Almost any good cook will tell you that a
good-quality knife is the single most important tool in the kitchen. There
is no reason to buy a lot of knives. Just be sure to stock 3 top quality
ones - a chef's knife (for chopping, slicing and dicing), a paring knife
(for paring) and a serrated knife (for bread and tomatoes). The chef's
knife is the most important.
Men are usually comfortable with an 8" to
10" chef's knife and many women prefer a 6" knife for its lighter weight.
Hold the knife in your hand, it should feel comfortable and be easy to
grip. The knife that feels good in your hand is the right knife for you.
To get a sturdy blade, look for knives that
are fully forged or full-tang, meaning that they are made from a single
piece of metal that is beaten, ground into shape and extends from the
blade to the back of the handle, where it is usually riveted into place.
Avoid stamped knives, cut from sheet metal, because they are not as
strong. Also, make sure that the blade is made of high-carbon stainless
steel, which keeps its edge longer and won't stain or discolor food.
When sharpening on a stone, place a clean
whetstone on a damp towel to prevent slipping. Position the stone and
towel near the edge of a sturdy surface. Lubricate the stone with water or
mineral oil to help reduce friction, which could eventually harm the
blade. Position the wide end of the knife blade against the upper corner
of the stone and tilt the blade up at an angle of about 15 degrees. Move
the blade toward you in an arc over the stone, beginning with the wide end
and ending with the tip, so that the entire length of the blade gets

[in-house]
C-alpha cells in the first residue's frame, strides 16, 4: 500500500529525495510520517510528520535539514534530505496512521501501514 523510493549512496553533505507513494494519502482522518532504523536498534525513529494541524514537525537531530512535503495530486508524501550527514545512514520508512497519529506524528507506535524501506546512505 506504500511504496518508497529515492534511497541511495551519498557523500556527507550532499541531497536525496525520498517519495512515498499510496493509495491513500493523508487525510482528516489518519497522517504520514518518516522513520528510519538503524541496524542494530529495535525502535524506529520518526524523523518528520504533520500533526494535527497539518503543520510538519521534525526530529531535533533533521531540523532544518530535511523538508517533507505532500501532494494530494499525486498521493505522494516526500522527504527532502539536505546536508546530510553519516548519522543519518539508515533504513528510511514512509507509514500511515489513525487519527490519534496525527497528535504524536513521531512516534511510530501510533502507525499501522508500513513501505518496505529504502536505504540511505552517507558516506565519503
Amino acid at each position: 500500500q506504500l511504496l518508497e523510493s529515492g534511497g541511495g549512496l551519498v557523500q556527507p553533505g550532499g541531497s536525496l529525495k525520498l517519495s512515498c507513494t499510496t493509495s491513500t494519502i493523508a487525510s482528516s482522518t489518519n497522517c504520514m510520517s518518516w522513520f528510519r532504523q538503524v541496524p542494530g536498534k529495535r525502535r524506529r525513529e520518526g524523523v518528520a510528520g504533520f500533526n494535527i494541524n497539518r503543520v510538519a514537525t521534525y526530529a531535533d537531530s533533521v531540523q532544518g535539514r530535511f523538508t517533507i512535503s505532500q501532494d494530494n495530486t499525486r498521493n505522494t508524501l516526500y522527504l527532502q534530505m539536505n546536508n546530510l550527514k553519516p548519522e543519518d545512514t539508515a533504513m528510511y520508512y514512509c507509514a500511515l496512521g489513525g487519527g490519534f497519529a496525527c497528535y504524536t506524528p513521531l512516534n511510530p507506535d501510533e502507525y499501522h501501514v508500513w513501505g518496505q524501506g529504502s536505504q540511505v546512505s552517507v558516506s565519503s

sharpened. It will feel like you are shaving slices off the top of the
stone. Repeat 10 to 15 times, keeping an even pressure.
Turn the knife over and repeat with the
opposite side of the blade, making an equal number of strokes and keeping
an equal amount of pressure. Always sharpen the blade in the same
direction to ensure that the edge remains even and properly aligned.
To hone on a steel. A steel does not sharpen
a knife, but it hones or aligns the blade between sharpening to keep its
cutting edge razor-shape. Find a spot where you have plenty of room to
work safely. Grip the steel safely behind the guard with your thumb and
Hold the wide end of the blade against the
tip of the steel at an angle of about 15 degrees. Draw the blade of the
knife down along the steel, curving slightly so that the entire edge
touches the steel. Keep the pressure even. Reverse the knife, holding the
other side of the blade against the other side of the steel. Draw the
blade down in the same direction as before, curving slightly as you go.
Use a light touch, stroking evenly and consistently. The knife should make
a slight ringing sound as you work. A heavy grinding sound means that
you're applying too much pressure. Do five sweeps on each side of the
blade. If the blade requires more than five strokes per side, it should be
sharpened on a stone.
When cleaning, wash knives in hot, soapy
water but never in the dishwasher, which could ruin the blade and the
handle (especially if the handle is wooden). Also, avoid dropping knives
into a sink full of water, where they can be dulled by other utensils or
metal pots and could injure anyone reaching into the sink. Be sure to dry
knives thoroughly between cutting tasks and before you store them.
To protect knife blades for storage. If
storing knives in a drawer, stock the sharp point of each knife into an
old wine cork. The cork helps protect the knife tip and helps prevent the
blades from knocking into each other. Alternatively, you can make a
homemade sheath from an old cardboard box. Using scissors, cut off a
rectangular piece of corrugated cardboard that's just large enough to fit
over the knife blade. Starting at a short end of the rectangular piece,
use the scissors to snip through the center of the corrugation, creating a
pocket for the blade. Stop just short of the other end so that the blade
will not poke through. Insert the knife blade into the sheath and store
flat in a drawer.